Rules for Drawing Social Security for Divorced Persons

People who work and pay Social Security tax are entitled to receive Social Security retirement benefits. If you are the spouse or divorced spouse of a person who is entitled to receive these benefits, you are also entitled to receive retirement benefits based on your spouse or ex-spouse's work. To be able to receive these benefits, however, you must meet some requirements and rules set by the Social Security Administration.

Rules Regarding Marriage

As of 2011, if you are divorced and your ex-spouse has paid Social Security tax for at least 10 years, you might be entitled to receive retirement benefits based on your ex-spouse's work records. One of the rules concerning benefits is the duration of your marriage, however. You must have been married to your ex-spouse for at least 10 consecutive years; otherwise, you are not eligible to receive these benefits based on his work.

Your Marital Status

As of 2011, to be able to receive retirement benefits based on your ex-spouse's work, you must also be unmarried. If you have remarried but your second marriage has ended due to divorce, annulment or death, however, you may still qualify to receive these benefits based on your first spouse's work. If you are entitled to receive benefits from your last spouse's work, you must choose whichever is higher. You cannot receive benefits for both.

Age Rules

To receive these benefits as an ex-spouse, you must be 62 years of age or older. If you are disabled, you can receive these benefits at age 50. If you care for your and your ex-spouse's natural or legally adopted child who is younger than age 16 or disabled, you can receive these benefits at any age.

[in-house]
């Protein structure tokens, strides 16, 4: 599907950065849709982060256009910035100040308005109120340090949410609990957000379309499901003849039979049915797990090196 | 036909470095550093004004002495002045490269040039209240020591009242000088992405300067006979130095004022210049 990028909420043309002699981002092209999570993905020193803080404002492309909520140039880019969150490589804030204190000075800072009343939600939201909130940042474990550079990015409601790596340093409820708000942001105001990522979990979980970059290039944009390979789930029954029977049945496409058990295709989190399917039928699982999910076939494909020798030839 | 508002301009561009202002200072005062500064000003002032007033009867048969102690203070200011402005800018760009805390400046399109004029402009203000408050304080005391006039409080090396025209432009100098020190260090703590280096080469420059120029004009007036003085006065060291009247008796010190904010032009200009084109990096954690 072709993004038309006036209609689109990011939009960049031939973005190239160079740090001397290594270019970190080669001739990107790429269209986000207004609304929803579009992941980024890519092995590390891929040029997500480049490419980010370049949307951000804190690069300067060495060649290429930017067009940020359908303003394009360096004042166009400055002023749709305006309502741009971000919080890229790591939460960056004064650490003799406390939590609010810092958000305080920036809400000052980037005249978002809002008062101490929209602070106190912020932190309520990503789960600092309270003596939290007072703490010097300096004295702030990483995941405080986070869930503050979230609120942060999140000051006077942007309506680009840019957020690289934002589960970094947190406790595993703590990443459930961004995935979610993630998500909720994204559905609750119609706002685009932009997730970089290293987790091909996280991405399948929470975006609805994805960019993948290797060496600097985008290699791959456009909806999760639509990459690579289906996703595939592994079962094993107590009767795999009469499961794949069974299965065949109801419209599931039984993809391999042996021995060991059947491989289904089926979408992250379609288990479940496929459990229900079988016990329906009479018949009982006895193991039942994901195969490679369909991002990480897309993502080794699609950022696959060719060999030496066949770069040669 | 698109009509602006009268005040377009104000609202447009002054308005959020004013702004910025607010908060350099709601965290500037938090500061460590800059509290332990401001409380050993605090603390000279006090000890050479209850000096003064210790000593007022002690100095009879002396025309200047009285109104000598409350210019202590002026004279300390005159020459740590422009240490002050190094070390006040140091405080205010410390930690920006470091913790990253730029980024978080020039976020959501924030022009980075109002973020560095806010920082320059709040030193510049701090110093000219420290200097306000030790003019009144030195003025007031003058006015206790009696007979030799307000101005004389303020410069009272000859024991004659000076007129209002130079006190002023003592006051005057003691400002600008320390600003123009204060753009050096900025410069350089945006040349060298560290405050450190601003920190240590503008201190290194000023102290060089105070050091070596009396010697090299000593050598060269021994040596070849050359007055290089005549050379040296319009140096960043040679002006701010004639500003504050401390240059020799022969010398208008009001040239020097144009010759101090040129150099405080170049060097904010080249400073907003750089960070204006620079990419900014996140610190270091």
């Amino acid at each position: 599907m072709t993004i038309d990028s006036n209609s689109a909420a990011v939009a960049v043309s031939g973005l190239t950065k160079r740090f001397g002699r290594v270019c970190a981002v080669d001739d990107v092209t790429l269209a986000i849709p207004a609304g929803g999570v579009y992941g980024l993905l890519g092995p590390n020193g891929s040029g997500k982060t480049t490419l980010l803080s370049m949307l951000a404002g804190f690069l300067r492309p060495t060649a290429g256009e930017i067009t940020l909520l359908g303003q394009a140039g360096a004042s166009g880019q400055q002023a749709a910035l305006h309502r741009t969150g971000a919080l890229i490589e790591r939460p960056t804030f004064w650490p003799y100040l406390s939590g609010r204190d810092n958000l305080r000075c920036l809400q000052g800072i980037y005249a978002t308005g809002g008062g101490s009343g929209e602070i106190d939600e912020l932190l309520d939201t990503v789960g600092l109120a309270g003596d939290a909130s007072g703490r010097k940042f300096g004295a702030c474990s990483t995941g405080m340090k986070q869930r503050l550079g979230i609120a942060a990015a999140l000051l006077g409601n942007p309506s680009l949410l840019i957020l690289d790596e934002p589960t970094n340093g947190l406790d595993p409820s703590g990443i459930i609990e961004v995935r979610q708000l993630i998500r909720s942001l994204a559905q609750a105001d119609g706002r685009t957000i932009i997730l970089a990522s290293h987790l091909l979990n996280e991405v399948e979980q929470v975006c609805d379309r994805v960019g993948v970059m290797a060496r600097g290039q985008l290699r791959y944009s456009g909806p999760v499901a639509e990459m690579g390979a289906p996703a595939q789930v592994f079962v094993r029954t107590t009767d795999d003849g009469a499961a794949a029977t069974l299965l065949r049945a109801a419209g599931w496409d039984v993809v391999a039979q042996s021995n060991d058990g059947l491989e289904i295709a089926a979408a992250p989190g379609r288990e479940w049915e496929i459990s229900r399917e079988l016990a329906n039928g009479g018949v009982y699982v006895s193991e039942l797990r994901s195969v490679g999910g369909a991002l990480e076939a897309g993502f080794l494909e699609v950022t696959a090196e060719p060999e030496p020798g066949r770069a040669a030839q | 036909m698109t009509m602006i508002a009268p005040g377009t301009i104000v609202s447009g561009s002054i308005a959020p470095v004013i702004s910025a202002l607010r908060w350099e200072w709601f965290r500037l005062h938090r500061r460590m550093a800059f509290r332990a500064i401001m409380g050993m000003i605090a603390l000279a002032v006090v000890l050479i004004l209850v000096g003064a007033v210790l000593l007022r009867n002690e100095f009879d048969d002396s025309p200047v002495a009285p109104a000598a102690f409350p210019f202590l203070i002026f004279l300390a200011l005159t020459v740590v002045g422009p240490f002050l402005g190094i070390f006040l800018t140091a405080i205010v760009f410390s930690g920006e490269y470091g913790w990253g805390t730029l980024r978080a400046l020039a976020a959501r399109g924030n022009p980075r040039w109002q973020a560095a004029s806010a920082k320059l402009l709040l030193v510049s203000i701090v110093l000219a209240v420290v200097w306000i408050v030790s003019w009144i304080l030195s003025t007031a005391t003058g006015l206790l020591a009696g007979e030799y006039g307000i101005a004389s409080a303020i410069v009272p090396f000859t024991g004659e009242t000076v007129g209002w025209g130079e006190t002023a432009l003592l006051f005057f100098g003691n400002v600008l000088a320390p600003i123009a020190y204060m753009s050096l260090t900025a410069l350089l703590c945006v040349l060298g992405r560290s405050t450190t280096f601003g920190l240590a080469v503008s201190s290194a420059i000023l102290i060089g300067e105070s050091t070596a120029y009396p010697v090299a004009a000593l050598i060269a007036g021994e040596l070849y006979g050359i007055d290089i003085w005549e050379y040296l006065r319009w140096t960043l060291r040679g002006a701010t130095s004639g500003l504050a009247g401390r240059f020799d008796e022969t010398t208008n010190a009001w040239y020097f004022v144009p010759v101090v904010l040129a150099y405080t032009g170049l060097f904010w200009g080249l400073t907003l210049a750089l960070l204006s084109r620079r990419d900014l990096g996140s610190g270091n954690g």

Rules Regarding Divorce

Generally, you cannot receive benefits until your ex-spouse files for benefits. However, if you have been divorced for more than two years, you can apply for these benefits as soon as you reach your age of eligibility.

Rules Regarding Your Own Benefits

You can only receive retirement benefits as an ex-spouse if your benefits based on your own work are equal to or lower than the benefits you can receive based on your ex-spouse's work. The Social Security Administration pays your own benefits first, but if the benefits based on your ex-spouse's record are higher, the Social Security Administration combines both benefits in such a way that you receive the highest benefits you are entitled to receive. However, as of 2011, you can choose to receive your ex-spouse benefits at full retirement age and delay your own benefits until you reach age 70. If you do so, you are eligible to receive a higher amount from your own benefits, since your benefits increase by a yearly rate until you reach age 70.

References

About the Author

Ronald Kimmons has been a professional writer and translator since 2006, with writings appearing in publications such as "Chinese Literature Today." He studied at Brigham Young University as an undergraduate, getting a Bachelor of Arts in English and a Bachelor of Arts in Chinese.